By not using cement, this process ensures water used in production is free from toxic chemicals, the batch size can be far larger, and allows the finished product to regulate indoor humidity. PURE elements serve as a massive thermal material, an optimal heat sink for passive temperature regulation. Not only is the embodied energy of rammed earth low, but so are the maintenance costs of rammed earth buildings. The PURE elements are transported to a building site layed like giant bricks, eliminating the need for ramming in situ bringing rammed earth in line with BIM and leading industry practices.
Please explain how the project led to results or learnings which could be transferred to other interested parties
The project continues to grow and evolve. Part of an innovative effort such as this is that it must continually be revised to meet needs better and work more effectively. Rammed earth offers an unparalleled combination of quality of living experience, functionality, and circularity. What we’ve learned is the demand and interest in the material is there, it’s the bottom line, the question of cost that remains a hurdle. Prefabrication has released some of this pressure in comparison to in situ production, however, economy of scale still remains an issue. At the moment, we source the raw material, condition it, mix it, plan the production, manufacture the elements, ofter design services for it, and often need to construct the elements too. If you compare this process to concrete production, for instance, each stage of the process is undertaken by separate organisations and therefore can be made more efficient. One thing we’ve learned is we need partners. Earth has no lobby and as such struggles enter the mainstream of building materials. It needs explore, recognition, and government support if the material is to be used to its full potential, as truly dependable and modern sustainable building material.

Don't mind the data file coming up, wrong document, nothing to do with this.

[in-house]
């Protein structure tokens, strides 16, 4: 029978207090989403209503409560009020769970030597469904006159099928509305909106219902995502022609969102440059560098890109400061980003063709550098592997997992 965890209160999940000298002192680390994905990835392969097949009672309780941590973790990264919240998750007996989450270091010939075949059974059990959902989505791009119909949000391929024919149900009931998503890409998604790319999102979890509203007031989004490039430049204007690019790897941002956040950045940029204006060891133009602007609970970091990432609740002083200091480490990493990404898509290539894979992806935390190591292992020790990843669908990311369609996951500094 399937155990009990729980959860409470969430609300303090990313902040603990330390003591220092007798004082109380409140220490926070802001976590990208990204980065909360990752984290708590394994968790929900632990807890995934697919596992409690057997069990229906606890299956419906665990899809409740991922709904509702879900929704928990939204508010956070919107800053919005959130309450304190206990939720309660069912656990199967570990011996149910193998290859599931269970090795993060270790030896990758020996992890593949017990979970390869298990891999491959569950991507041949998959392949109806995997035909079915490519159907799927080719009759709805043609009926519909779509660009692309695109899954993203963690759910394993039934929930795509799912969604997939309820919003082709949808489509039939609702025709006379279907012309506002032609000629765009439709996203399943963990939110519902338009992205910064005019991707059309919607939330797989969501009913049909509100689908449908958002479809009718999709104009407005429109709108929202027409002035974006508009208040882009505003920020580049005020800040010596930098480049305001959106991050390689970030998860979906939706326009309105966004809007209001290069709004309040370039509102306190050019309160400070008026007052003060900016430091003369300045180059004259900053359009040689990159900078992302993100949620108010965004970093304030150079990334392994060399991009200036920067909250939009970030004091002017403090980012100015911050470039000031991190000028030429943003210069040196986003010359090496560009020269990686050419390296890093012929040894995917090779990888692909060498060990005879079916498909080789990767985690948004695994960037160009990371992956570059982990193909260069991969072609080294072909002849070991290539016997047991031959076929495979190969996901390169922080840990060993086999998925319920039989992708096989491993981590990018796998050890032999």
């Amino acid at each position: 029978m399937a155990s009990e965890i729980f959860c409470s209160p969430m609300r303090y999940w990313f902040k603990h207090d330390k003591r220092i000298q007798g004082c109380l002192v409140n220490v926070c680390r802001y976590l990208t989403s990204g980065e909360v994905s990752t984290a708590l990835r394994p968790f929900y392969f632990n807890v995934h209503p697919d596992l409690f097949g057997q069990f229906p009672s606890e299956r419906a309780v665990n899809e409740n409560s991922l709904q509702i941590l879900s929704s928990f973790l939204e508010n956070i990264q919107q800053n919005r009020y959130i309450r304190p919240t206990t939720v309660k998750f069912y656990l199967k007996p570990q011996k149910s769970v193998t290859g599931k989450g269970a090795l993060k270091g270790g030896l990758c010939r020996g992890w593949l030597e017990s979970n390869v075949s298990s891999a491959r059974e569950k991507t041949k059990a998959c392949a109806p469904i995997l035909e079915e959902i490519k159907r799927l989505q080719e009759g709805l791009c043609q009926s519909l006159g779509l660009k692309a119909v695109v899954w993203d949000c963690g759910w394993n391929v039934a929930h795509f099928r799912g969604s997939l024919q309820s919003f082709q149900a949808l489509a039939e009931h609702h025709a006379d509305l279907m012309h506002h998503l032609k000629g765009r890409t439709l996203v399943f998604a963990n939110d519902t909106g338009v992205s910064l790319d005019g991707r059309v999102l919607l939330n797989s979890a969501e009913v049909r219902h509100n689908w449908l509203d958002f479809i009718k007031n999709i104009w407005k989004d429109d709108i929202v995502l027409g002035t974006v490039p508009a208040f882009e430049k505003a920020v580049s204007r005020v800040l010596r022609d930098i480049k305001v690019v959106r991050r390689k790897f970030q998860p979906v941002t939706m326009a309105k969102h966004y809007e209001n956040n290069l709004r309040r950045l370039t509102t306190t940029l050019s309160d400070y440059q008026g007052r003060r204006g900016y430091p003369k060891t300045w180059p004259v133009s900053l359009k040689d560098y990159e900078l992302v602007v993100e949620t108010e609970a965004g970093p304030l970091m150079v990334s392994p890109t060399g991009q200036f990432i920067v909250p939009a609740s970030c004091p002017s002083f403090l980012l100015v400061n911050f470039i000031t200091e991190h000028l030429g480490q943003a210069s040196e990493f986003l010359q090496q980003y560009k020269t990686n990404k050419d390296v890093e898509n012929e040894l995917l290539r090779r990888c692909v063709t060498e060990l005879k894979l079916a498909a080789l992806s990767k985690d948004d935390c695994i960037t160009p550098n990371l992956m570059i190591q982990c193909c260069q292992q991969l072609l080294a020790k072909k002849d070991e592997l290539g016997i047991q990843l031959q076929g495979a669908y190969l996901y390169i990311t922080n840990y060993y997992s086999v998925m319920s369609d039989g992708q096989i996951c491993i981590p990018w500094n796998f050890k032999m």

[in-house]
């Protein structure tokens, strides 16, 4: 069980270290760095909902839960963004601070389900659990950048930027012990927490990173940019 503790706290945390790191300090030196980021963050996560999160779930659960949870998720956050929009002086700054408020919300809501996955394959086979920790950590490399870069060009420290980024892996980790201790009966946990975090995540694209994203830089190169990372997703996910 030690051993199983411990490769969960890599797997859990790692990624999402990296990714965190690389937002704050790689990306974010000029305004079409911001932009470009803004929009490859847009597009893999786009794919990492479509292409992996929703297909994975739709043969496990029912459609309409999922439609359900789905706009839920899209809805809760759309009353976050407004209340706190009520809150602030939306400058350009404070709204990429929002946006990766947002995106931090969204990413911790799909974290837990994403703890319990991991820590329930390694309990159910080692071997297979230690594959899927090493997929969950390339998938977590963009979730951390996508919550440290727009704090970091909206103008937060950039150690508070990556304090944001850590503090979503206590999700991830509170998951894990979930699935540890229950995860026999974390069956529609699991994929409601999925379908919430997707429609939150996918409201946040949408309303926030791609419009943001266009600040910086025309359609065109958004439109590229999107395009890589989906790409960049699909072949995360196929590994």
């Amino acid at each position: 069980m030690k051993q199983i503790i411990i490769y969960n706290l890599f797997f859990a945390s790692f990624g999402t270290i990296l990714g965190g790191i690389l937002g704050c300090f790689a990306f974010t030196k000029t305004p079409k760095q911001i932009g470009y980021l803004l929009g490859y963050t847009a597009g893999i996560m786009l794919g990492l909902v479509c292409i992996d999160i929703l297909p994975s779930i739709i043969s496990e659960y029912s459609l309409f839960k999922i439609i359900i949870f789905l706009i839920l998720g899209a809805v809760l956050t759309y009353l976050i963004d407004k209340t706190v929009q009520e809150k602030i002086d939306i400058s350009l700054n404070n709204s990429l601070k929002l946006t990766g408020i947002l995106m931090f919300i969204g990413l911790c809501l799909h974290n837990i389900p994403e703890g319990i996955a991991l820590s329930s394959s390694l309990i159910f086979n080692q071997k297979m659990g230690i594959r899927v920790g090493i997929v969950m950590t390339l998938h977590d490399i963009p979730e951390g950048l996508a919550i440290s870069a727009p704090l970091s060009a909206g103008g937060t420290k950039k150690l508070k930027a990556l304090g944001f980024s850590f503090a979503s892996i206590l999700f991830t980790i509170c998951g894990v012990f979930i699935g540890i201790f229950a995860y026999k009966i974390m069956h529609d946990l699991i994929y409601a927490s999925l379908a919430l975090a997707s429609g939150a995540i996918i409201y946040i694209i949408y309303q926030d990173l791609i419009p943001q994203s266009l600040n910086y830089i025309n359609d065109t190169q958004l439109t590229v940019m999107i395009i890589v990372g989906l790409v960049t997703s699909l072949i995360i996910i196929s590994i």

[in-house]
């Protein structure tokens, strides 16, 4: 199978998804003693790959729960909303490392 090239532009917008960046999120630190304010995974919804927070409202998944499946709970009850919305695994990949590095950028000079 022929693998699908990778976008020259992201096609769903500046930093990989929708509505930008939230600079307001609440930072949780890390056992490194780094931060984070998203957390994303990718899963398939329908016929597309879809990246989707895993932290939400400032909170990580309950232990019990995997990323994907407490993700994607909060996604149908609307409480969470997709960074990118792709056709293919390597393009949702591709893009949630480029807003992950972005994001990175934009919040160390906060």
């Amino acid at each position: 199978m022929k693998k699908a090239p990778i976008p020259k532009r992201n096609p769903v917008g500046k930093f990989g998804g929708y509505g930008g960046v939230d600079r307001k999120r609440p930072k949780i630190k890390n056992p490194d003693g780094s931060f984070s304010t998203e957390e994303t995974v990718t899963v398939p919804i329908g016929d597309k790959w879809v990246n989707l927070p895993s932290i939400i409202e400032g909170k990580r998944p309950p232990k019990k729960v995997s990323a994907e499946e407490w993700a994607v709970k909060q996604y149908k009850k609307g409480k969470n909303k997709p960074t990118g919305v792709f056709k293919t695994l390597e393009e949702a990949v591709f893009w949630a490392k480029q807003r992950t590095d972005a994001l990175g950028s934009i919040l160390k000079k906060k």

Is an evaluation report or any relevant independent evaluation source available?
By ticking this box, you declare that all the information provided in this form is factually correct, that the proposed project has not been proposed for the Awards more than once under the same category and that it has not been subject to any type of investigation, which could lead to a financial correction because of irregularities or fraud.